It's become commonplace in contemporary culture for critics to proclaim the death of poetry. Poetry, they say, is no longer relevant to the modern world, mortally wounded by the emergence of new media technologies. In Poetry Unbound
, Mike Chasar rebuts claims that poetry has become a marginal art form, exploring how it has played a vibrant and culturally significant role by adapting to and shaping new media technologies in complex, unexpected, and powerful ways.
Beginning with the magic lantern and continuing through the dominance of the internet, Chasar follows poetry's travels off the page into new media formats, including silent film, sound film, and television. Mass and nonprint media have not stolen poetry's audience, he contends, but have instead given people even more ways to experience poetry. Examining the use of canonical as well as religious and popular verse forms in a variety of genres, Chasar also traces how poetry has helped negotiate and legitimize the cultural status of emergent media. Ranging from Citizen Kane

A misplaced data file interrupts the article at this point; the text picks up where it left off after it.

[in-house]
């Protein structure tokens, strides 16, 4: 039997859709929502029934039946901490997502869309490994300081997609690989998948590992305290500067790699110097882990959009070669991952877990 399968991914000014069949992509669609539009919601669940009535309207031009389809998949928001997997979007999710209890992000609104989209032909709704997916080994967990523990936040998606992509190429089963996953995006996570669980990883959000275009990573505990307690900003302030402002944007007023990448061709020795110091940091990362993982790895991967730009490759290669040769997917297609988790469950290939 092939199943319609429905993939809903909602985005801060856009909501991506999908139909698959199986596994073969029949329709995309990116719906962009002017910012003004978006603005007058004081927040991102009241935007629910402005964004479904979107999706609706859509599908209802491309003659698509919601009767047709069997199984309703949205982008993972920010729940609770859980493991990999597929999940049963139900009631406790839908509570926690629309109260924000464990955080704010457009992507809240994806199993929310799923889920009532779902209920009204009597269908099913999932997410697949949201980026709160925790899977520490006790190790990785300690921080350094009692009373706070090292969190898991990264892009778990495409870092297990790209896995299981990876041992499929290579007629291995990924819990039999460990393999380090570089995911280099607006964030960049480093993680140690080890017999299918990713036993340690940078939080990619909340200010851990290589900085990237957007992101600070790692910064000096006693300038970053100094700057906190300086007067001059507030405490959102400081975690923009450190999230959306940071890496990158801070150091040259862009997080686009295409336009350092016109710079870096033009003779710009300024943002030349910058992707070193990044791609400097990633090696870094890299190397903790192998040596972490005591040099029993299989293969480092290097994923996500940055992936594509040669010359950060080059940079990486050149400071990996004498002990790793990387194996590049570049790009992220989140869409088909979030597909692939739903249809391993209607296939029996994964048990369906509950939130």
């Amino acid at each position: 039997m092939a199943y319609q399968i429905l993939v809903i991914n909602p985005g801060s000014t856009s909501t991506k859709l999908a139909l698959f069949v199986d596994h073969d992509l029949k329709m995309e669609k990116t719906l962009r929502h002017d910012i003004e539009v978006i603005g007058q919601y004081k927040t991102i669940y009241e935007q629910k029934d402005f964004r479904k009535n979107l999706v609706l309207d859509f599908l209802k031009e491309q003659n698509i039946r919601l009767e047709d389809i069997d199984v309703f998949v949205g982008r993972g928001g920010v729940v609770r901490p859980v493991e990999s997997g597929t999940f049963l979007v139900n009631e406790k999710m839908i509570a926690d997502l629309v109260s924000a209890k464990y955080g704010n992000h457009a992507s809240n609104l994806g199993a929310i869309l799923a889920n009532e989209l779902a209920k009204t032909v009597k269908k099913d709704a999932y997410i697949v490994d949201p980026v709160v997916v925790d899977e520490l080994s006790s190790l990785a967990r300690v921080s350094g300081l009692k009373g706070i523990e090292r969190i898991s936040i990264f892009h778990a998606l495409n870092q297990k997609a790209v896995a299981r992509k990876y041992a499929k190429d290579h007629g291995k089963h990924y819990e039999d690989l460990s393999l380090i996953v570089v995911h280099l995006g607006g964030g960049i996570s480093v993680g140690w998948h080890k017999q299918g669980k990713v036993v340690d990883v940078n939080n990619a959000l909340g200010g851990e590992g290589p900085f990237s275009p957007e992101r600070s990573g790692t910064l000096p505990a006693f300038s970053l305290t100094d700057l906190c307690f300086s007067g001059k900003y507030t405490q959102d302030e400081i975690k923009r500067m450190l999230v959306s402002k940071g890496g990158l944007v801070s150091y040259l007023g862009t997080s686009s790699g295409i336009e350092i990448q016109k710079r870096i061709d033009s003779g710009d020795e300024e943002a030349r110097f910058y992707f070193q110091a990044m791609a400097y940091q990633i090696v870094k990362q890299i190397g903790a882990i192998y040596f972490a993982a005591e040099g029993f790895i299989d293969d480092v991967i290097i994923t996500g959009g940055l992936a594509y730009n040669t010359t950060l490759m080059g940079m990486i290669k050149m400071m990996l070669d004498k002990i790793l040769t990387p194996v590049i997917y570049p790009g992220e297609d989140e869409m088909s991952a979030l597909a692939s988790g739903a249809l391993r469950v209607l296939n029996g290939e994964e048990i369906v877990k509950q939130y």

to Leave It to Beaver
to best-selling Instapoet Rupi Kaur, this book reveals poetry's ability to find new audiences and meanings in media forms with which it has often been thought to be incompatible. Illuminating poetry's surprising multimedia history, Poetry Unbound
offers a new paradigm for understanding poetry's still evolving place in American culture.